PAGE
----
|US20070038196 *||7 Jul 2006||15 Feb 2007||Sca Hygiene Products Ab||Absorbent structure and absorbent article comprising the absorbent structure|
|US20070107862 *||5 Ene 2007||17 May 2007||Weyerhaeuser Co.||Sodium sulfate treated pulp|
|US20070191798 *||26 May 2004||16 Ago 2007||Glaug Frank S||Absorbent cores for absorbent articles and method for making same|
|US20080202671 *||1 May 2008||28 Ago 2008||Weder Donald E||Synthetic decorative moss simulating spanish moss and method for making same|
|US20080206459 *||29 Abr 2008||28 Ago 2008||Noboru Watanabe||High moisture absorbent nonwoven fabric structure and production method thereof|
|US20080214878 *||21 Abr 2006||4 Sep 2008||Basf Aktiengesellschaft||Method For The Production Of 1,3,5-Trifluoro-2,4,6-Trichlorobenzene From Fluorobenzene Derivatives|
|US20080234645 *||23 Mar 2007||25 Sep 2008||Dodge Richard N||Absorbent articles comprising high permeability superabsorbent polymer compositions|
|US20080255531 *||23 Dic 2005||16 Oct 2008||Horst Ring||Superabsorbents, Nanofiber Nonwovens Finished Therewith and Use Thereof|
|US20100084296 *||2 Oct 2009||8 Abr 2010||Carlo Gelmetti||Cover for welding wire container|
|US20110042254 *||21 Ago 2009||24 Feb 2011||Carlo Gelmetti||Retainer for welding wire container, having fingers and half-moon shaped holding tabs|
|USH1698 *||21 Oct 1994||4 Nov 1997||The Procter & Gamble Company||Absorbent structures having thermally bonded resilient web for improved fit and comfort|
|USRE39919||18 May 1999||13 Nov 2007||Kimberly Clark Worldwide, Inc.||Heterogeneous surge material for absorbent articles|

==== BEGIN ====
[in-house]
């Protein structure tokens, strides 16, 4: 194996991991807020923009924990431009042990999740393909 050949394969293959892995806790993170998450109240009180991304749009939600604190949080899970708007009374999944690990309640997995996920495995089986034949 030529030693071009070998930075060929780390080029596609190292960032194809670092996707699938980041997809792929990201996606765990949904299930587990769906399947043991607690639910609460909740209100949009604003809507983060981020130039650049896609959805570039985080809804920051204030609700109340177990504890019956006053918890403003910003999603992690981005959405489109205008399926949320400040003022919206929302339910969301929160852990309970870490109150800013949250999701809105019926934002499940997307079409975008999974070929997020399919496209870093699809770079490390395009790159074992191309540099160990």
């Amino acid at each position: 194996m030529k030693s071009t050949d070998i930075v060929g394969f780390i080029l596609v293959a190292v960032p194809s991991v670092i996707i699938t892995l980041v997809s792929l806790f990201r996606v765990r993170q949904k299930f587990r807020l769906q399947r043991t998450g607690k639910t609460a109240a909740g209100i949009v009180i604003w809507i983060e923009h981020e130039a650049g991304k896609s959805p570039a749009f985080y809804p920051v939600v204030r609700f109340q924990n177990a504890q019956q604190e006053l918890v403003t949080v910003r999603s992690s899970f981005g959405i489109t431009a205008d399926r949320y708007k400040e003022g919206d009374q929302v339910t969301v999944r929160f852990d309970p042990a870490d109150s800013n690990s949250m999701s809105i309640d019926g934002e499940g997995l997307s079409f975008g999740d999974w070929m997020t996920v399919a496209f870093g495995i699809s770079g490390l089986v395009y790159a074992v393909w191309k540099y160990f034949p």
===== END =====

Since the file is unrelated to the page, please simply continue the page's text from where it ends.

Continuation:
|USRE43195 *||12 Nov 2010||21 Feb 2012||Brightwake, Ltd.||Foot dressing|
|EP0402650A2 *||17 May 1990||19 Dic 1990||Weyerhaeuser Company||Absorbent mixture, method of making same, and absorbent article including same|
|EP1374816A2 *||23 Jun 2003||2 Ene 2004||Uni-Charm Corporation||Water-absorbent structure and process for making the same|
|EP1561442A1 *||8 Feb 2005||10 Ago 2005||McNEIL-PPC, Inc.||Fluid management article and methods of use thereof|
|WO1991010416A1 *||3 Ene 1991||25 Jul 1991||Weyerhaeuser Co||Absorbent structure|
|WO1991014415A1 *||26 Mar 1991||3 Oct 1991||Moelnlycke Ab||A sanitary napkin or incontinence guard|
|WO2011054784A1 *||2 Nov 2010||12 May 2011||Basf Se||Textiles comprising improved superabsorbers|
|Clasificación de EE.UU.||604/379|
|Clasificación internacional||A61F13/20, A61F13/53, A61F13/15, A61F13/56, B32B7/02, A61F13/49, A61F13/472, B32B5/26|
|Clasificación cooperativa||A61F2013/15048, A61F2013/51409, A61F2013/530481, A61F13/534, A61F2013/530131, A61F13/58, A61F2013/583, A61F13/202, A61F13/2051, A61F2013/53043, A61F2013/530496, A61F13/53747, A61F2013/530335, A61F13/53713, A61F13/53756, A61F2013/530306|
|Clasificación europea||A61F13/534, A61F13/537B2, A61F13/537C2, A61F13/537C8, A61F13/20C|
|8 Nov 1982||AS||Assignment|
Owner name: PERSONAL PRODUCTS COMPANY; A CORP OF NJ.
Free format text: ASSIGNMENT OF ASSIGNORS INTEREST.;ASSIGNORS:PIENIAK, HEINZ A.;ISKRA, MICHAEL J.;REEL/FRAME:004066/0007
Effective date: 19821103
|18 Jul 1988||FPAY||Fee payment|
Year of fee payment: 4
|16 Jun 1989||AS||Assignment|
Owner name: MCNEIL-PPC, INC.
Free format text: MERGER;ASSIGNORS:MCNEIL CONSUMER PRODUCTS COMPANY;PERSONAL PRODUCTS COMPANY (CHANGED TO);REEL/FRAME:005240/0457
Effective date: 19881128
Owner name: PERSONAL PRODUCTS COMPANY, A NJ CORP., NEW JERSEY
Free format text: MERGER;ASSIGNOR:MCNEIL CONSUMER PRODUCTS COMPANY, A PA CORP.;REEL/FRAME:005194/0588
Effective date: 19881128
|20 Jun 1991||AS||Assignment|
Owner name: SPBC, INC., A DELAWARE CORP., TEXAS
Free format text: SECURITY INTEREST;ASSIGNOR:ARQUEST, INC., A CORP. OF ARKANSAS;REEL/FRAME:005755/0554
Effective date: 19910614
|31 Jul 1992||FPAY||Fee payment|
Year of fee payment: 8
|25 Jul 1996||FPAY||Fee payment|
Year of fee payment: 12
|18 May 2011||AS||Assignment|
Owner name: ARQUEST INC., NEW JERSEY
Free format text: RELEASE BY SECURED PARTY;ASSIGNOR:BANKAMERICA BUSINESS CREDIT, INC., FORMERLY KNOWN AS SPBC, INC.;REEL/FRAME:026298/0843
Effective date: 19931230